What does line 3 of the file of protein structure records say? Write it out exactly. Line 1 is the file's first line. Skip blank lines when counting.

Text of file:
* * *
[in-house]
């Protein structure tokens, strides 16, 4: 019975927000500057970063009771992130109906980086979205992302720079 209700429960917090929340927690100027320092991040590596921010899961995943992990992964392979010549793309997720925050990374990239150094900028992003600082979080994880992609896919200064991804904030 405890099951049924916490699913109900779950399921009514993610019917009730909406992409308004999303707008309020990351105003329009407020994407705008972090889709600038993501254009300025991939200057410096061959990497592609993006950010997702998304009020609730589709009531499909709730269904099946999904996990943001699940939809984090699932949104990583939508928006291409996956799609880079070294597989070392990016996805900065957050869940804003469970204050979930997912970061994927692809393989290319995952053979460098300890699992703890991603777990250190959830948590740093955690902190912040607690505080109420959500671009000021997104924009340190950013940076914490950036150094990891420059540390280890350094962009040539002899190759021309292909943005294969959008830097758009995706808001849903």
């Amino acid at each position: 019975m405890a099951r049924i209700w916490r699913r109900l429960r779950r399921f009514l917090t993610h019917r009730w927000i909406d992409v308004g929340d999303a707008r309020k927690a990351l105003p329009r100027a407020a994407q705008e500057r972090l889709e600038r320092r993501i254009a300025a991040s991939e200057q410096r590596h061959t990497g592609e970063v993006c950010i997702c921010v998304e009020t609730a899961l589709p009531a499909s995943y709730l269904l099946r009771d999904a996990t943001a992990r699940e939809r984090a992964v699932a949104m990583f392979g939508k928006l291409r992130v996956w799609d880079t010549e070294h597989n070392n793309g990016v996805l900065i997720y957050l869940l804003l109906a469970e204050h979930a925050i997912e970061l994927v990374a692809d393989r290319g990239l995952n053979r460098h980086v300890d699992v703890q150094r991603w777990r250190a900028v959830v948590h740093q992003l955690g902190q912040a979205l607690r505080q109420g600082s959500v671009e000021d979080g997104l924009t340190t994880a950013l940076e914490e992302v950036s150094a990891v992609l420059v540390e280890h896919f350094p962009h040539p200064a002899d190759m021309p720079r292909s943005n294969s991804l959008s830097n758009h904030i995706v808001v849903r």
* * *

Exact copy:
């Amino acid at each position: 019975m405890a099951r049924i209700w916490r699913r109900l429960r779950r399921f009514l917090t993610h019917r009730w927000i909406d992409v308004g929340d999303a707008r309020k927690a990351l105003p329009r100027a407020a994407q705008e500057r972090l889709e600038r320092r993501i254009a300025a991040s991939e200057q410096r590596h061959t990497g592609e970063v993006c950010i997702c921010v998304e009020t609730a899961l589709p009531a499909s995943y709730l269904l099946r009771d999904a996990t943001a992990r699940e939809r984090a992964v699932a949104m990583f392979g939508k928006l291409r992130v996956w799609d880079t010549e070294h597989n070392n793309g990016v996805l900065i997720y957050l869940l804003l109906a469970e204050h979930a925050i997912e970061l994927v990374a692809d393989r290319g990239l995952n053979r460098h980086v300890d699992v703890q150094r991603w777990r250190a900028v959830v948590h740093q992003l955690g902190q912040a979205l607690r505080q109420g600082s959500v671009e000021d979080g997104l924009t340190t994880a950013l940076e914490e992302v950036s150094a990891v992609l420059v540390e280890h896919f350094p962009h040539p200064a002899d190759m021309p720079r292909s943005n294969s991804l959008s830097n758009h904030i995706v808001v849903r």